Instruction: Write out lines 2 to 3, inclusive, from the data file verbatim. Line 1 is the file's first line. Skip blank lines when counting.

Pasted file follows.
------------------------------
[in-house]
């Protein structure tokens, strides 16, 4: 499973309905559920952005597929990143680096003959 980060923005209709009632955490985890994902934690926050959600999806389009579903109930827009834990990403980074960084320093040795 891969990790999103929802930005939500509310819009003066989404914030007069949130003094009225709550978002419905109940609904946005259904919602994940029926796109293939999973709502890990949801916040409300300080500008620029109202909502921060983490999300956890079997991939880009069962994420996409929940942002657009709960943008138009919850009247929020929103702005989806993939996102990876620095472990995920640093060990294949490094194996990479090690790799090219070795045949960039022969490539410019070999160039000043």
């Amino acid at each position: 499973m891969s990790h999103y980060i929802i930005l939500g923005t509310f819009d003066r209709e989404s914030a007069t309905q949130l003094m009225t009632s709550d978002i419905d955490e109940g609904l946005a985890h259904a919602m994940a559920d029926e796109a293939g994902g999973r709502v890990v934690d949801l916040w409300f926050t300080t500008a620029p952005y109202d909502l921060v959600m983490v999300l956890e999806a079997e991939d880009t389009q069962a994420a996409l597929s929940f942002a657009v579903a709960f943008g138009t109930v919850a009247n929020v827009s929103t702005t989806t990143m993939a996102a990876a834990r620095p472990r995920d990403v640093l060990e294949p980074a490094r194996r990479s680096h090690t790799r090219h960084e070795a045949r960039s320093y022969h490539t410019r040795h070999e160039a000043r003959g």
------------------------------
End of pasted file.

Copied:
């Protein structure tokens, strides 16, 4: 499973309905559920952005597929990143680096003959 980060923005209709009632955490985890994902934690926050959600999806389009579903109930827009834990990403980074960084320093040795 891969990790999103929802930005939500509310819009003066989404914030007069949130003094009225709550978002419905109940609904946005259904919602994940029926796109293939999973709502890990949801916040409300300080500008620029109202909502921060983490999300956890079997991939880009069962994420996409929940942002657009709960943008138009919850009247929020929103702005989806993939996102990876620095472990995920640093060990294949490094194996990479090690790799090219070795045949960039022969490539410019070999160039000043």
């Amino acid at each position: 499973m891969s990790h999103y980060i929802i930005l939500g923005t509310f819009d003066r209709e989404s914030a007069t309905q949130l003094m009225t009632s709550d978002i419905d955490e109940g609904l946005a985890h259904a919602m994940a559920d029926e796109a293939g994902g999973r709502v890990v934690d949801l916040w409300f926050t300080t500008a620029p952005y109202d909502l921060v959600m983490v999300l956890e999806a079997e991939d880009t389009q069962a994420a996409l597929s929940f942002a657009v579903a709960f943008g138009t109930v919850a009247n929020v827009s929103t702005t989806t990143m993939a996102a990876a834990r620095p472990r995920d990403v640093l060990e294949p980074a490094r194996r990479s680096h090690t790799r090219h960084e070795a045949r960039s320093y022969h490539t410019r040795h070999e160039a000043r003959g």